New film directed by Damien Chazelle explores the Wild West of the movie industry's early days
The Mercury spoke with the director and producer of “Babylon,” which chronicles the highs and lows of vintage Hollywood.
The beginning of Hollywood screams romanticism, filled with shining lights, triumphant underdogs and campy body language only fit for the silent screen. Cinephiles praise the ’20s for introducing stars that continue to entertain even after death, but refuse to acknowledge that the transition into that era was less than smooth. Damien Chazelle — director of hits like “La La Land” and “Whiplash” — and film producer Matt Plouffe pour copious amounts of cocaine and depravity over that rose-colored lens to show how the explosion of the film industry changed the landscape of culture while simultaneously destroying the lives of the people whose livelihoods revolved around the big screen.
The film begins in the 1920s at the peak of the silent film era and brings viewers through several transitions that have shaped modern media. Along with these technological advances came vast changes to society that forced people to either change their moral code or fall under the pressure of the industry. “Babylon” uses characters that ooze sex and charisma, intense cinematography and a memorable jazzy soundtrack to describe a world that can seem unreal.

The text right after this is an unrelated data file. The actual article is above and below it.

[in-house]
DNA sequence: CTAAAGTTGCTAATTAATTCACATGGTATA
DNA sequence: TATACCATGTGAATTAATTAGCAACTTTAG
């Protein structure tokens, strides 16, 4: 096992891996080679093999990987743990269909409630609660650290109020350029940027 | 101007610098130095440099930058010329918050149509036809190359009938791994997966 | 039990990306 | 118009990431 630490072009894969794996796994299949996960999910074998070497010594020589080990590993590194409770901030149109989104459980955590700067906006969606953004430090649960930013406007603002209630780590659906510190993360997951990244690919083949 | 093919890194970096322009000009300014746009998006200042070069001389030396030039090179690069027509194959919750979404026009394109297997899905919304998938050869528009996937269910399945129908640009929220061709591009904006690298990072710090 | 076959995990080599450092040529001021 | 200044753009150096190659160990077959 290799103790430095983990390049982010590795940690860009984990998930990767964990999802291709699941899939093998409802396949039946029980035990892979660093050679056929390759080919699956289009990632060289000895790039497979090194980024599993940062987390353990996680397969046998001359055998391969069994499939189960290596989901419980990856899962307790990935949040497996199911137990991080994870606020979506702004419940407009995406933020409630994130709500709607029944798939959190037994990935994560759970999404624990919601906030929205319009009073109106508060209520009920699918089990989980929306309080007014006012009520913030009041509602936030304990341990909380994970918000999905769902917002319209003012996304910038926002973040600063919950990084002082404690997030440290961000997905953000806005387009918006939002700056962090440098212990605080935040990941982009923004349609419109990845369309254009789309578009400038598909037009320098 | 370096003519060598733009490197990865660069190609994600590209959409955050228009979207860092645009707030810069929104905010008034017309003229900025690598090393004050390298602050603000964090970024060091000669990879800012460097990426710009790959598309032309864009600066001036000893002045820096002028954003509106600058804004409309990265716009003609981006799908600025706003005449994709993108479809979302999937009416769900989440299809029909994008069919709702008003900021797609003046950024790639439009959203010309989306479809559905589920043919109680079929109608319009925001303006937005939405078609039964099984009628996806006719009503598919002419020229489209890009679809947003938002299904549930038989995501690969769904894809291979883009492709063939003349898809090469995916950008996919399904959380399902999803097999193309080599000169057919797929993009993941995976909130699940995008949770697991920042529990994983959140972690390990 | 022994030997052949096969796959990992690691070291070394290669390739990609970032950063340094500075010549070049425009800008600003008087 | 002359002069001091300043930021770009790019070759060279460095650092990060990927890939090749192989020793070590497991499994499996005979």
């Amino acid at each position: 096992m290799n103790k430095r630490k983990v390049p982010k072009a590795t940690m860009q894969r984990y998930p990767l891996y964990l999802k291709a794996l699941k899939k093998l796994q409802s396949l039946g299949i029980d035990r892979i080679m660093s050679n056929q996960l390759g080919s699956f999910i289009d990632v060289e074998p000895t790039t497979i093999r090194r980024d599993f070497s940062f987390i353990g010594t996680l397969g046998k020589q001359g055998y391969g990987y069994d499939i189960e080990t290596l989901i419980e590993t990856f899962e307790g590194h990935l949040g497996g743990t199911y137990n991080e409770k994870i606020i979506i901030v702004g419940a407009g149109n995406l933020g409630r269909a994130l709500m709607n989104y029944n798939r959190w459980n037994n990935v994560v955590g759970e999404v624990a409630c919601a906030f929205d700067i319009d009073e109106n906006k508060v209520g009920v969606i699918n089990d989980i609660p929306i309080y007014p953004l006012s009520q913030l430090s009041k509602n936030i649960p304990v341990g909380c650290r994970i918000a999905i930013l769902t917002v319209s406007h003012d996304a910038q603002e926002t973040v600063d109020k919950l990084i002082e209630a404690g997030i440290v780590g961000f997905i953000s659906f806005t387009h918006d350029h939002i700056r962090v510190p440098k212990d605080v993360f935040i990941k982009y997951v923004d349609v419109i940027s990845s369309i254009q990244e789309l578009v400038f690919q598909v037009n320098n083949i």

“In my experience, the producer is the one telling you to stay in a box and don’t try to upset the applecart too much, and [Plouffe] was the opposite,” Chazelle said. “It was you know, going back to the edit room, just forget there was a box. Whatever you do just make it fucking weird. Just break down those walls and go a little crazy.”
The film has viewers experience this period of overindulgence and chaos through the eyes of Manny Torres (Diego Calva), a man who does the heavy lifting and dirty work behind the scenes of Hollywood’s glitziest and untamed parties. He represents the people who dream of entering the film industry but are stuck on the outskirts of fame. Calva’s performance as Manny is heartbreaking and genuine. You get sucked into the glimmer of hope in his eyes and feel every emotion vividly as he navigates the space between reality and fantasy. Manny is a dreamer, and it is easy to yearn as he does and crumble when he reaches his breaking points.
“The conception of Manny originally was that he would sort of be this everyman, our axis point as an audience to a world that otherwise is so hard to fathom because it is so insane, so larger than life, so chaotic and fast moving,” Chazelle said. “We needed some sort of a grounded perspective that we could identify with and feel in his shoes that would ideally take us on that journey. And I think in his case he makes the biggest mistake of all. He falls in love with a movie star.”